Whenever my wife and I travel to a city for the first time we always try to find a clean, affordable, well located, friendly hotel. The Hotel Lisboa certainly ticked all the boxes and more as far as we were concerned and we would no hesitation in recommending it to folks like ourselves who only speak English and take around 48 hours to find our feet in any new city.
As usual we read as much as we could about all the things that you should be wary of before we set off; and once again we managed to arrive at our destination with the hairs on the back of our neck standing up as we searched for danger. When we left a week later, we had discovered Lisbon for what it was; a really friendly welcoming city that we would certainly recommend to anyone who has not visited it before.
The first thing that we had been advised to worry about was the taxi drivers. Our experiences could not have been better. We joined the queue outside the terminal (after what has to be the quickest reunion we have ever had with our luggage after a flight) and we were on our way within a couple of minutes. Our driver spoke wonderful English and told us without asking that our hotel was not very far away and we would soon be there. Lisbon Airport is located only 4 miles north of the city centre and sure enough we were standing outside our hotel within 10 minutes. The taxi fare was 10 euros 80 cents on the meter both times we travelled to and from the airport. By the end of the week we could have travelled to the airport on the excellent metro without hesitation; it really is a brilliant way to get around,
Our welcome to the hotel was warm and friendly and we were quickly upstairs on the sixth floor unpacking in a lovely room. Unfortunately, as soon as our head touched the pillow we heard what sounded like the lift opening and closing and we had to ask for a transfer. We were moved downstairs to room 102 which was designed to cater for disabled travellers (not that we we needed the facilities) and we had the first of 7 undisturbed nights sleep. For those folks who like to use the internet a lot; logging on in your room is very expensive, so most folk use the free wifi zone in the lounge by reception. However, for those folks lucky enough to be sleeping in room 102 immediately above the wifi zone - free internet all week is guaranteed to bring a smile to your face.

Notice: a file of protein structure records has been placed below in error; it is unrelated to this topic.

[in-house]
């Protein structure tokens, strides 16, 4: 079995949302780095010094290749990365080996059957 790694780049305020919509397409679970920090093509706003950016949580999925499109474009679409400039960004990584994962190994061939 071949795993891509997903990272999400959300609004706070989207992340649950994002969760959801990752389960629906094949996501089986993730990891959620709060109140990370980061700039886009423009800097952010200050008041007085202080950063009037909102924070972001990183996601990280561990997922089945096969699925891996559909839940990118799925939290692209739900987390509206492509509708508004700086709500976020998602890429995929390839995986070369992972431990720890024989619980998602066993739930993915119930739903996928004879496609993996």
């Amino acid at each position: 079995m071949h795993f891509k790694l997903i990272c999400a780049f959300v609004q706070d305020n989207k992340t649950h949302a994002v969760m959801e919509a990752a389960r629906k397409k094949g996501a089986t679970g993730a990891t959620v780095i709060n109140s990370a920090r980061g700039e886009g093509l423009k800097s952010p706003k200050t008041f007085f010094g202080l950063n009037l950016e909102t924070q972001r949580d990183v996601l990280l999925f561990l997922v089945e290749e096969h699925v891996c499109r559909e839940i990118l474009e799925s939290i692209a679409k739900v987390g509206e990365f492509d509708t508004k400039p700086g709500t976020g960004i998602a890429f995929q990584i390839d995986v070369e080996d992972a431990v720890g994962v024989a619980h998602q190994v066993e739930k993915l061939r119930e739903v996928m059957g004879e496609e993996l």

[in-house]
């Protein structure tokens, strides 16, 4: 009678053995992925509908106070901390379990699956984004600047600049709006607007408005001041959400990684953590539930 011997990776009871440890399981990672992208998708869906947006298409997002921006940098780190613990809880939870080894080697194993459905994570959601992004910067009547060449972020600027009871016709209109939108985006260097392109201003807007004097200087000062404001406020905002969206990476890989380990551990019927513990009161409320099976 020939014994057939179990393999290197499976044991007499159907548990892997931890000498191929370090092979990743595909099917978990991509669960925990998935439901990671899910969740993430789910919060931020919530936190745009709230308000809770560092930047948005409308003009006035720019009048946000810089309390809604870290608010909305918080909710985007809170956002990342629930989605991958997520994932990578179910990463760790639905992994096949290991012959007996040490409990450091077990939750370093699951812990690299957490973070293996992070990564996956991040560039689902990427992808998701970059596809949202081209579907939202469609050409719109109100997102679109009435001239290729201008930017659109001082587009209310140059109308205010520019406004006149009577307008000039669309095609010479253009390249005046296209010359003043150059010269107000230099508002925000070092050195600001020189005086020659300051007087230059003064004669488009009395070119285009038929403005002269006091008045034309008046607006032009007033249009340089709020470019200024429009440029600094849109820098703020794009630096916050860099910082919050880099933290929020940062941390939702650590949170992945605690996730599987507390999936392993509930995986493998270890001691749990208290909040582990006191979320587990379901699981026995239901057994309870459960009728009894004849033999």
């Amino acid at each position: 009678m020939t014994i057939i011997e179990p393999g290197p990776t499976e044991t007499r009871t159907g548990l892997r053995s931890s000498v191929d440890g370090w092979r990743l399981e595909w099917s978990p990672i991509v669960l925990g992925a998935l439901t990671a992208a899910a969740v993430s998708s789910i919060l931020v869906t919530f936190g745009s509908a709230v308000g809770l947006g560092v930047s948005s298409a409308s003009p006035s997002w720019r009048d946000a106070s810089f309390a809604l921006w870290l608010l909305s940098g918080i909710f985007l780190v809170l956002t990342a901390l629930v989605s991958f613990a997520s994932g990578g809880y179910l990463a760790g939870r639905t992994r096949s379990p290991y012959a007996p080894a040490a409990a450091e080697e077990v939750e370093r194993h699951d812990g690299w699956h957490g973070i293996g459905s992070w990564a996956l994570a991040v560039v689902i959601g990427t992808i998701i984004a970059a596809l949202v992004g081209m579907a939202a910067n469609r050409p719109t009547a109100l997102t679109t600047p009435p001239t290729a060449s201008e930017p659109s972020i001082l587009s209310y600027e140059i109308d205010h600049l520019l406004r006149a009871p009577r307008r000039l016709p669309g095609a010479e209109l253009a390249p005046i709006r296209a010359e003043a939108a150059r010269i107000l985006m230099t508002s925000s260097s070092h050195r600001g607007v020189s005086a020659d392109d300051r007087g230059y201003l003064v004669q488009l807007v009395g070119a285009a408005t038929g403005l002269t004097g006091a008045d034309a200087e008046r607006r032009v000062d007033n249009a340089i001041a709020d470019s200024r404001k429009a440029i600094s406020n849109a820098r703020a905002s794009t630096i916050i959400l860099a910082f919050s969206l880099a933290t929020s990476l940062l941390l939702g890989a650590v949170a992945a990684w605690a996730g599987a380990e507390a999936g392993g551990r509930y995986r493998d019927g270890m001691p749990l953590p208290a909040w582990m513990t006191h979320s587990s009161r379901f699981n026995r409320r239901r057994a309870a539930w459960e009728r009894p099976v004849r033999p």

The TV in our room had one of the best selection of English channels I have come across with ESPN America, ESPN Classic, SKY, CNN and lots of English films with Portugeuse subtitles to help you relax when you needed to recharge your batteries.
The breakfast was well cooked and substantial if you wanted to load up for the day ahead and offered excellent value for money. Our rooms during our stay were 72 euros per night for the two of us which really was excellent. The first day we made the mistake of leaving our room safe open and when we returned after our first shopping trip; everything was there. As the Cleaner had obviously tidied our smaller bags into the cupboard; all I can do is supplement the tip and note of appreciation we left on our final day; by recording her honesty here.